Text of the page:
Why Does Booze Make You Gain Weight?
How do calories in alcohol work? In short, we don’t entirely know yet. Alcohol isn't metabolized like food, so it's much more complicated. Plus, it’s even more difficult to draw conclusions about the effects of alcohol and food on the body since no two people are exactly alike. But with the ever-increasing popularity of low-calorie drink options such as Skinny Girl cocktails and MGD64, it’s a hard subject to ignore.
Burning Off Booze
The human body treats alcohol like a toxin. As such, our bodies try to excrete it in any way possible.
Though most dietitians (and health teachers) treat all alcohol calories as being available to the body, some alcohol is excreted as acetic acid. This excretion would imply that the body absorbs fewer than seven calories from every gram of alcohol.
Another way the body tries to get rid of alcohol is by metabolizing it. By doing so, booze is turned into energy for the body. Unlike food, which is digested mainly in the intestines, alcohol is metabolized mainly in the liver and kidneys. These organs can only process so much before the excess is flushed out of the system as urine.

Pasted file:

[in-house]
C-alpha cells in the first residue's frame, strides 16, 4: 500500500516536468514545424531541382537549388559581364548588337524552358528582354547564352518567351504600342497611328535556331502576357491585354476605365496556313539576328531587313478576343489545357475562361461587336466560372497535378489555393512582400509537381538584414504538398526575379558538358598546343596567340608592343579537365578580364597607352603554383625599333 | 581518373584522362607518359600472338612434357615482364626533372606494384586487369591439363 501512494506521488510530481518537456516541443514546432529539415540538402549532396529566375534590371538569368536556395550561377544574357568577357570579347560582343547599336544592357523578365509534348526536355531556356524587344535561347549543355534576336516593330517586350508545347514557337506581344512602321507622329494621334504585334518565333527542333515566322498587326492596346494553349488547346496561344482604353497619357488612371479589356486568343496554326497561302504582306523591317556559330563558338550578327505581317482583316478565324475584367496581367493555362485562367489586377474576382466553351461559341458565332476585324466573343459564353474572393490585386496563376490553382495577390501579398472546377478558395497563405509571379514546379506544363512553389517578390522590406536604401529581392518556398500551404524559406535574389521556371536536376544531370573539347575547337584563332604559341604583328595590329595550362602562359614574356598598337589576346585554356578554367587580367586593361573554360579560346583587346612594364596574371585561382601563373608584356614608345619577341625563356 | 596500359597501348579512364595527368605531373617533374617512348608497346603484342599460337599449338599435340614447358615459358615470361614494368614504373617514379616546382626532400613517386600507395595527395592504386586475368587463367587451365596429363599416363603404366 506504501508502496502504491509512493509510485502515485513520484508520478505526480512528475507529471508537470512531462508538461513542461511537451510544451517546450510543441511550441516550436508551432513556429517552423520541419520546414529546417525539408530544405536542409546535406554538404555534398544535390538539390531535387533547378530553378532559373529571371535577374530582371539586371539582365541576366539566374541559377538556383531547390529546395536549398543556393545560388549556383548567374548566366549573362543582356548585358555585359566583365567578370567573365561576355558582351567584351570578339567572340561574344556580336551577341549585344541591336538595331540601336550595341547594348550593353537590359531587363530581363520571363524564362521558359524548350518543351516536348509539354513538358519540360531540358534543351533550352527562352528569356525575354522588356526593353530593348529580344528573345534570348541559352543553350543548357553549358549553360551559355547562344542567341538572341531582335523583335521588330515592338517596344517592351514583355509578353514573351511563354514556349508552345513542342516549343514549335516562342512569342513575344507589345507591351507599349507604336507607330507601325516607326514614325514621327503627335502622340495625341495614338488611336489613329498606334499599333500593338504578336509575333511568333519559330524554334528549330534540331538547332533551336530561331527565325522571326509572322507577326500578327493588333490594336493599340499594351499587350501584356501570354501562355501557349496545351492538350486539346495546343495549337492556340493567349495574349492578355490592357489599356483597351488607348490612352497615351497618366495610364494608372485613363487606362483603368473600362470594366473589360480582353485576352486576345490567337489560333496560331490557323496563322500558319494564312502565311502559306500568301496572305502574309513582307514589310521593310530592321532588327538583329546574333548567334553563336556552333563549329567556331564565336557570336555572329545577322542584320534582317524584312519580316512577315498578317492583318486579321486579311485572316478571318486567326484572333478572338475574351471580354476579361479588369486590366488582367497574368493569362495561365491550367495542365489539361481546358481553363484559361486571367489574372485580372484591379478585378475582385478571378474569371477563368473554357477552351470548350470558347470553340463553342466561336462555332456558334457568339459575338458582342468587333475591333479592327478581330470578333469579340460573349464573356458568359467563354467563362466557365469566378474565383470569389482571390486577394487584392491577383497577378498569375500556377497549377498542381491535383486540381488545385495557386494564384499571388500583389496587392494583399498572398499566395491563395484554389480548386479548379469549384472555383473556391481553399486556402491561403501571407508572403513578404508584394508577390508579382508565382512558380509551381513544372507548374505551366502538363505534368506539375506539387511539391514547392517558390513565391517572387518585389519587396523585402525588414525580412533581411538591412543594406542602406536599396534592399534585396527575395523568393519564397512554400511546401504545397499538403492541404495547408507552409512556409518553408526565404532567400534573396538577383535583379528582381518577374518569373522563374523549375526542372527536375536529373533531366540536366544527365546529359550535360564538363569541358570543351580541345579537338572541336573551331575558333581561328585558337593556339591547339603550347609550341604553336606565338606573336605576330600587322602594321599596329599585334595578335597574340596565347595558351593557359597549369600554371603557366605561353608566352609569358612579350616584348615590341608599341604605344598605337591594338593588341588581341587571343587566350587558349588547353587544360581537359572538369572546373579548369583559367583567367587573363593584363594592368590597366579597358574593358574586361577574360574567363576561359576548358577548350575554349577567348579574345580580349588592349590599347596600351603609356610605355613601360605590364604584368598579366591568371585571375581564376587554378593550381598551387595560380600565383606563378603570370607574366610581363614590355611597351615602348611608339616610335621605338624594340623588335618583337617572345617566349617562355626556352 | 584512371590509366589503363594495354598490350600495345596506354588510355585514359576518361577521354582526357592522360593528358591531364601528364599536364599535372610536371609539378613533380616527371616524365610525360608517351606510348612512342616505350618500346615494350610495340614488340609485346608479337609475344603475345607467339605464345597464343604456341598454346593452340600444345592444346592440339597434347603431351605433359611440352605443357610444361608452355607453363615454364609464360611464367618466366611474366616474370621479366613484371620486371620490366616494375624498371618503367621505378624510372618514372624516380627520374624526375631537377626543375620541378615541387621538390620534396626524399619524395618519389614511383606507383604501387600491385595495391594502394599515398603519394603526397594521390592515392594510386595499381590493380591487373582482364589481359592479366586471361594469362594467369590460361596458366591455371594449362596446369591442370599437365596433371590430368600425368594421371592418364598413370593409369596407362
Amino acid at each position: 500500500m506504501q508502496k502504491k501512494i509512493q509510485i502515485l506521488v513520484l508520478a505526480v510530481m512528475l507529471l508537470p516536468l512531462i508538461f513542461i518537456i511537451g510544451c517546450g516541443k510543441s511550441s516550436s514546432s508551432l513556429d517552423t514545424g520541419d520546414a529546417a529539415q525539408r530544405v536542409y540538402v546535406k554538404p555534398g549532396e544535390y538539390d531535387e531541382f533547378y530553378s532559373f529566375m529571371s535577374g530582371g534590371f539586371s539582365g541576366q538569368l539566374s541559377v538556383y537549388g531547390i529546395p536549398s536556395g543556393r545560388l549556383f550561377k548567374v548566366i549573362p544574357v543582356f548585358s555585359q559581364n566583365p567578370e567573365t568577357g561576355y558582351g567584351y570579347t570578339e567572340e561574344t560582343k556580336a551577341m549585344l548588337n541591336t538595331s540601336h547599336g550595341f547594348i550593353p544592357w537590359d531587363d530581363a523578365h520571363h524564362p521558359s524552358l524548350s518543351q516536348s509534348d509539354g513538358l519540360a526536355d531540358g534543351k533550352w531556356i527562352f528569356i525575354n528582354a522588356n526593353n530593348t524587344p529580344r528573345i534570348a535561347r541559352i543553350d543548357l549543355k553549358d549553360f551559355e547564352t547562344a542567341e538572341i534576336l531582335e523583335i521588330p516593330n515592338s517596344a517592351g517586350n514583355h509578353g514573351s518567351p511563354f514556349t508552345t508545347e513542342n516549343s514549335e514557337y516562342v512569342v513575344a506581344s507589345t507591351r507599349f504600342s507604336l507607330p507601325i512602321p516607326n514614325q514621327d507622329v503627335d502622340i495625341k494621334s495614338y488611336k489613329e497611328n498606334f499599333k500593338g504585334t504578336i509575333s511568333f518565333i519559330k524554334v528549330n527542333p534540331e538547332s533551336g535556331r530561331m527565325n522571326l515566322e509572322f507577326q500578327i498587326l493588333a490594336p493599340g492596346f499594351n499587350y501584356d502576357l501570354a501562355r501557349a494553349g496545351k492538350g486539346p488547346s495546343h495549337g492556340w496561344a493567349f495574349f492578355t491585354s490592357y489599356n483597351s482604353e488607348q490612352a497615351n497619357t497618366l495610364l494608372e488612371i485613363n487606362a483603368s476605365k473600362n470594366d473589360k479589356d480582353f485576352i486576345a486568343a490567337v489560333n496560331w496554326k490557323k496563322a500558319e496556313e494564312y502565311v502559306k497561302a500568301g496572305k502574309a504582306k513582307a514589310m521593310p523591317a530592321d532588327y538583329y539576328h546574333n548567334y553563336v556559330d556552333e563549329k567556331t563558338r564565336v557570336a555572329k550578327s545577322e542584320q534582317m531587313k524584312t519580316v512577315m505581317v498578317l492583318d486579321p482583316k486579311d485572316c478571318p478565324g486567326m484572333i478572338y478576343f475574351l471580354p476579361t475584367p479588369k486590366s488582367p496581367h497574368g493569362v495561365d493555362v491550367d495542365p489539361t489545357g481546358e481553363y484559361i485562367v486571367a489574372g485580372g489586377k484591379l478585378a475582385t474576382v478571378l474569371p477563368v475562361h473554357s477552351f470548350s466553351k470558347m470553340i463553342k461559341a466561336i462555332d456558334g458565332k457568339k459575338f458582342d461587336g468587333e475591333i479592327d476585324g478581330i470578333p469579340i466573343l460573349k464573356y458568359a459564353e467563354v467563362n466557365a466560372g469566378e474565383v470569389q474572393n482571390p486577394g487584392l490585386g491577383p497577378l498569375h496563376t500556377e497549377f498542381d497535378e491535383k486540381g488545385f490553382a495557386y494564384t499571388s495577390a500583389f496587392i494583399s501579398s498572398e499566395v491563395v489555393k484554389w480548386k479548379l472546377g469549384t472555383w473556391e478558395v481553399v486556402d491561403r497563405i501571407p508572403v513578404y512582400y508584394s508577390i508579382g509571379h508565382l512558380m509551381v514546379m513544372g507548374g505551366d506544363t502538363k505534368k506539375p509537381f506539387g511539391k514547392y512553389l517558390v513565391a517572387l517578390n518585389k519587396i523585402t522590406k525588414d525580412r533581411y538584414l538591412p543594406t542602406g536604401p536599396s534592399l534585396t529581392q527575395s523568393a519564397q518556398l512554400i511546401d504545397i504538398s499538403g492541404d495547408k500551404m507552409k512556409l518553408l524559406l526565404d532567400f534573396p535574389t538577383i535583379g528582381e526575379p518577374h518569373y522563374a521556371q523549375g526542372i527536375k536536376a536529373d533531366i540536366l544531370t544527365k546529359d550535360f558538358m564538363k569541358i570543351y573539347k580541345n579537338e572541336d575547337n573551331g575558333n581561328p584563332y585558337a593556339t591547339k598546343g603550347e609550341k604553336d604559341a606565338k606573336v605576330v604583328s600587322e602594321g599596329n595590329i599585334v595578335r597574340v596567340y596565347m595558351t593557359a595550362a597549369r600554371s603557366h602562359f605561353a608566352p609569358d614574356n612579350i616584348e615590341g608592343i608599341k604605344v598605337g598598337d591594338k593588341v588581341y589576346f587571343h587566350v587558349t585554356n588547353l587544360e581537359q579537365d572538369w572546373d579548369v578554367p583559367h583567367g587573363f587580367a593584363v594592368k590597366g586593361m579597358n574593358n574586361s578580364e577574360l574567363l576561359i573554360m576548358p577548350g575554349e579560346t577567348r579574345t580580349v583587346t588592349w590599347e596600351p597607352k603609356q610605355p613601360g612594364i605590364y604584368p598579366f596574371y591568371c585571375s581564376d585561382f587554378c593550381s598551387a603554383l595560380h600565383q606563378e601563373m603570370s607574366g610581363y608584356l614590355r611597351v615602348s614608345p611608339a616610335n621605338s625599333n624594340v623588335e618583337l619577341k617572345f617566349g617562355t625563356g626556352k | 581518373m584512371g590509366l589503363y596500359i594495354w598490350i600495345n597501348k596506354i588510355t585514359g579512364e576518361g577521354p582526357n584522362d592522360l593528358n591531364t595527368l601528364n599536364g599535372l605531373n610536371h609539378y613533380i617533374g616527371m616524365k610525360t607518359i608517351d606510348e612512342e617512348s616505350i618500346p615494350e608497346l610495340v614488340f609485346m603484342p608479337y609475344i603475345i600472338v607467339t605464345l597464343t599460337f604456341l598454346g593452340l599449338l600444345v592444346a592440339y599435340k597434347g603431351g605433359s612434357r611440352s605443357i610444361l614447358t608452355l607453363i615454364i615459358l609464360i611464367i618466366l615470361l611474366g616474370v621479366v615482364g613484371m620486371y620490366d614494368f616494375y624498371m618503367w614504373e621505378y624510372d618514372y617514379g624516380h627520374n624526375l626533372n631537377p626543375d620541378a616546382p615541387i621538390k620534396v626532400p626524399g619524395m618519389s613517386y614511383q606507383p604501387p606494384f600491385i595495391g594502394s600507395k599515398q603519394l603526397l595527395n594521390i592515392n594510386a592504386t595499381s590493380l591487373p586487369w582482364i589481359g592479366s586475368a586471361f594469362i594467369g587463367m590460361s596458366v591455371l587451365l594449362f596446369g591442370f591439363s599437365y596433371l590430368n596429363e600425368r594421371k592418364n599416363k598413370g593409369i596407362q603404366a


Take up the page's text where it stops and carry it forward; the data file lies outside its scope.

Moderation, Moderation, Moderation
According to several published studies, enjoying a few drinks will have very little long-term impact on your waistline. When consumed in moderation (one or two drinks daily), test subjects experienced insignificant weight gain due to alcohol. Interestingly, these studies examined beer, wine, and straight spirits—and found no difference in the results.
The Sweet Truth
If moderate drinking isn’t definitively linked to weight gain, the most likely culprit in putting on the pounds is sugar. After alcohol, this substance adds the most calories to drinks, and is considered by many nutritionists to result in a long-term risk of weight-related health problems.
The highest sugar levels are found in sweetened liqueurs and related cocktails. Straight distilled spirits, on the other hand, contain only a tiny amount of residual sugar. If you’re truly looking to avoid sugar and can drink liquor by itself, this option is your best bet.
Dry wines often contain a little sugar, but not much. Beer is more difficult. Sugar in beer can be masked by bitter hops, making it tougher to avoid. They call it "beer belly" for a reason.